Charities should be ranked according to how much they benefit the public so people can make more informed giving choices, according to Martin Brookes, chief executive of think tank New Philanthropy Capital.
"One often hears exhortations to people to give more, but rarely does one hear pleas for donors to give better or smarter," Brookes said in a speech at the RSA last night.
He said that in creating such a list a sensible place to start would be prioritising needs.
"Something like Maslow’s hierarchy of needs could be useful," he said. "This begins with physiological needs such as food and water, rising through to safety, belonging and esteem, and ending with self-actualisation, such as creativity.
"Where we give and how we give matter, morally. Some charitable causes are just ‘better’, and more deserving, than others."
But Stephen Bubb, head of chief executives body Acevo, said the idea ran counter to the whole concept of giving.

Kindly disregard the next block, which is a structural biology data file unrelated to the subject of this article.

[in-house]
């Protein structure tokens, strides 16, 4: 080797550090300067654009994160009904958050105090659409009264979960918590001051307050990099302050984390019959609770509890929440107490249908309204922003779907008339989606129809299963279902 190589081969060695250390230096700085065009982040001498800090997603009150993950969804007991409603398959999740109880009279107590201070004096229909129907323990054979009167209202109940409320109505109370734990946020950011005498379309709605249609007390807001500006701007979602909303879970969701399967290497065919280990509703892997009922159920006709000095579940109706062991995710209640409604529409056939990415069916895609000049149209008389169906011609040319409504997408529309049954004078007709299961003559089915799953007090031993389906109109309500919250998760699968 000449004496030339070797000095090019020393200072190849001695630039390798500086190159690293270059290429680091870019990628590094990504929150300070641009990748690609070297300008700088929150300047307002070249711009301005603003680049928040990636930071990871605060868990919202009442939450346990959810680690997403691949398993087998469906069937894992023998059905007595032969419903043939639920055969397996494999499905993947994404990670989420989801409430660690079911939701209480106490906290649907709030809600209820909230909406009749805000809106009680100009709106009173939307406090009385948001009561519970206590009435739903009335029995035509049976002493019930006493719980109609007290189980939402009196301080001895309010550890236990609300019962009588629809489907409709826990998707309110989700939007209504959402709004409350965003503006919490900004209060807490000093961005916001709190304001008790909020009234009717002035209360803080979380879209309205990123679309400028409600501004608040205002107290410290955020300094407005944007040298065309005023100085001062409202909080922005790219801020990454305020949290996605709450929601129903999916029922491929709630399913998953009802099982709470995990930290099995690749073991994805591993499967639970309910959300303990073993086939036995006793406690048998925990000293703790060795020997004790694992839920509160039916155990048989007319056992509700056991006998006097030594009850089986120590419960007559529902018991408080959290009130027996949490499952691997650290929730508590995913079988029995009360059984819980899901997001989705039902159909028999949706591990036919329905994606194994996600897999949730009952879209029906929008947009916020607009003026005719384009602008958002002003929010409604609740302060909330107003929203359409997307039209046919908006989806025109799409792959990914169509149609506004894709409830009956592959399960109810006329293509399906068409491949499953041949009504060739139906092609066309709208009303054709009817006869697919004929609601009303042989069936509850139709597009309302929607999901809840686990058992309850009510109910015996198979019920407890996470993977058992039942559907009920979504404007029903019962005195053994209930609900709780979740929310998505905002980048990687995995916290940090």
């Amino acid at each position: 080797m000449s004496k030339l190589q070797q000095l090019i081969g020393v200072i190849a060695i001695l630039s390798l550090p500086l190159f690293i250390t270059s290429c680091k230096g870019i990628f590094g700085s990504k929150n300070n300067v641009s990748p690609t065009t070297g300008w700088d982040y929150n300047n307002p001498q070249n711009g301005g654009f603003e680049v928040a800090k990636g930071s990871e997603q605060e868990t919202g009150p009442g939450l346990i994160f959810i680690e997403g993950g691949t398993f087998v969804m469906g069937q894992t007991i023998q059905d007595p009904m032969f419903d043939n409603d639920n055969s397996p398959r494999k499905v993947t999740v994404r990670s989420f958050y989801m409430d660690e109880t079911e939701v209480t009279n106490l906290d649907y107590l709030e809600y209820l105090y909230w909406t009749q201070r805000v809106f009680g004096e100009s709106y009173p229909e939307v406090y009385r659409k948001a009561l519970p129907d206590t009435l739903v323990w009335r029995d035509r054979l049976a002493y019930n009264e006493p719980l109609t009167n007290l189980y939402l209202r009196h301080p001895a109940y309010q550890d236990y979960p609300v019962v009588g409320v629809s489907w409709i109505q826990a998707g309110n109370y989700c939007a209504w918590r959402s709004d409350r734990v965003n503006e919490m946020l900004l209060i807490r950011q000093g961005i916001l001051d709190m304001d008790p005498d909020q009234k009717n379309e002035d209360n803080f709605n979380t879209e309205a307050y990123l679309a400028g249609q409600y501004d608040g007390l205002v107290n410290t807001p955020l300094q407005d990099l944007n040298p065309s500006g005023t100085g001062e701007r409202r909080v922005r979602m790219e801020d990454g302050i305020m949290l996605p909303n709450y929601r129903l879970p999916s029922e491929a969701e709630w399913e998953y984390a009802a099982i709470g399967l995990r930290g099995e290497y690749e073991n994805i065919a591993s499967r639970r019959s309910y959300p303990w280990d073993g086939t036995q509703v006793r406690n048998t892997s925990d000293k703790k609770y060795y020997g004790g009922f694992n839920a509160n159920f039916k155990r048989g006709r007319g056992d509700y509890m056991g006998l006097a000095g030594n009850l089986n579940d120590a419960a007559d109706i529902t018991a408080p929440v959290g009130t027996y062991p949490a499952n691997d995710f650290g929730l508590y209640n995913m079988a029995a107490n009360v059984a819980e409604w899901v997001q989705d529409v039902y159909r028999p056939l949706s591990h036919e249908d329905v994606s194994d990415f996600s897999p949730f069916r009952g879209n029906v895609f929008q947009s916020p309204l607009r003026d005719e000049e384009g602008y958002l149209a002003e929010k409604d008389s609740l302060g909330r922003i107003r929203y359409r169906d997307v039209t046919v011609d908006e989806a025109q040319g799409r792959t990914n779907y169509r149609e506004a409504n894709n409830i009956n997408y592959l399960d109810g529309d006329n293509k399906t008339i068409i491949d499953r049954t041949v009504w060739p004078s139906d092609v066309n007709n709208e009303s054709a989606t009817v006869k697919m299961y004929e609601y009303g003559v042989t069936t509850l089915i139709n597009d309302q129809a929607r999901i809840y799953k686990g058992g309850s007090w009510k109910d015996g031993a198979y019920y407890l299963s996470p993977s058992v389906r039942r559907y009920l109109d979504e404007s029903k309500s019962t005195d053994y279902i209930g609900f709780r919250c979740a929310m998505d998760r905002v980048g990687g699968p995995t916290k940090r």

"Giving is a matter of personal choice," said Bubb. "And it’s impractical to build such an index. Who is going to decide which cause is more moral than another?"
Beth Breeze, researcher at the Centre for Charitable Giving and Philanthropy, whose research was cited in Brookes’s speech, said the voluntary side of giving was very important but that there was no harm in providing people with information.
"I’m in favour of people having as much information as possible, but I don’t know if such an index would facilitate the change from taste-based giving to needs-based giving," she said.